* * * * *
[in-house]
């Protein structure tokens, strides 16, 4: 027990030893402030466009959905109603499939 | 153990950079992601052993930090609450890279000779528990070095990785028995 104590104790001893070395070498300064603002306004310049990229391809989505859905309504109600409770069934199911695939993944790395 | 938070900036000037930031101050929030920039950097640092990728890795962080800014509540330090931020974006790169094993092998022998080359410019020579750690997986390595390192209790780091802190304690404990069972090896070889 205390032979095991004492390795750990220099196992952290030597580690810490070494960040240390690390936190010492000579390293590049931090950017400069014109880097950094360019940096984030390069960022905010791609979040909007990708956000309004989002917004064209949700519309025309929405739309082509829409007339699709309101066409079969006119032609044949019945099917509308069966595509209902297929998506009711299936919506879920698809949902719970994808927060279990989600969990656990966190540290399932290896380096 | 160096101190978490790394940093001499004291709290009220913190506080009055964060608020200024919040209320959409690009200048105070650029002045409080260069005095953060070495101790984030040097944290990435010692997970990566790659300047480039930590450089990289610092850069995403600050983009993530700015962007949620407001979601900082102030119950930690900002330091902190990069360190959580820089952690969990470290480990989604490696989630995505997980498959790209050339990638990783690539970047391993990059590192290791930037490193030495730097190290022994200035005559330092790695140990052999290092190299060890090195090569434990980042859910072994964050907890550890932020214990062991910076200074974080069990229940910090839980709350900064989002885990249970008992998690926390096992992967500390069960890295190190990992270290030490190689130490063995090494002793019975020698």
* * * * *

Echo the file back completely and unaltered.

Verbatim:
[in-house]
């Protein structure tokens, strides 16, 4: 027990030893402030466009959905109603499939 | 153990950079992601052993930090609450890279000779528990070095990785028995 104590104790001893070395070498300064603002306004310049990229391809989505859905309504109600409770069934199911695939993944790395 | 938070900036000037930031101050929030920039950097640092990728890795962080800014509540330090931020974006790169094993092998022998080359410019020579750690997986390595390192209790780091802190304690404990069972090896070889 205390032979095991004492390795750990220099196992952290030597580690810490070494960040240390690390936190010492000579390293590049931090950017400069014109880097950094360019940096984030390069960022905010791609979040909007990708956000309004989002917004064209949700519309025309929405739309082509829409007339699709309101066409079969006119032609044949019945099917509308069966595509209902297929998506009711299936919506879920698809949902719970994808927060279990989600969990656990966190540290399932290896380096 | 160096101190978490790394940093001499004291709290009220913190506080009055964060608020200024919040209320959409690009200048105070650029002045409080260069005095953060070495101790984030040097944290990435010692997970990566790659300047480039930590450089990289610092850069995403600050983009993530700015962007949620407001979601900082102030119950930690900002330091902190990069360190959580820089952690969990470290480990989604490696989630995505997980498959790209050339990638990783690539970047391993990059590192290791930037490193030495730097190290022994200035005559330092790695140990052999290092190299060890090195090569434990980042859910072994964050907890550890932020214990062991910076200074974080069990229940910090839980709350900064989002885990249970008992998690926390096992992967500390069960890295190190990992270290030490190689130490063995090494002793019975020698």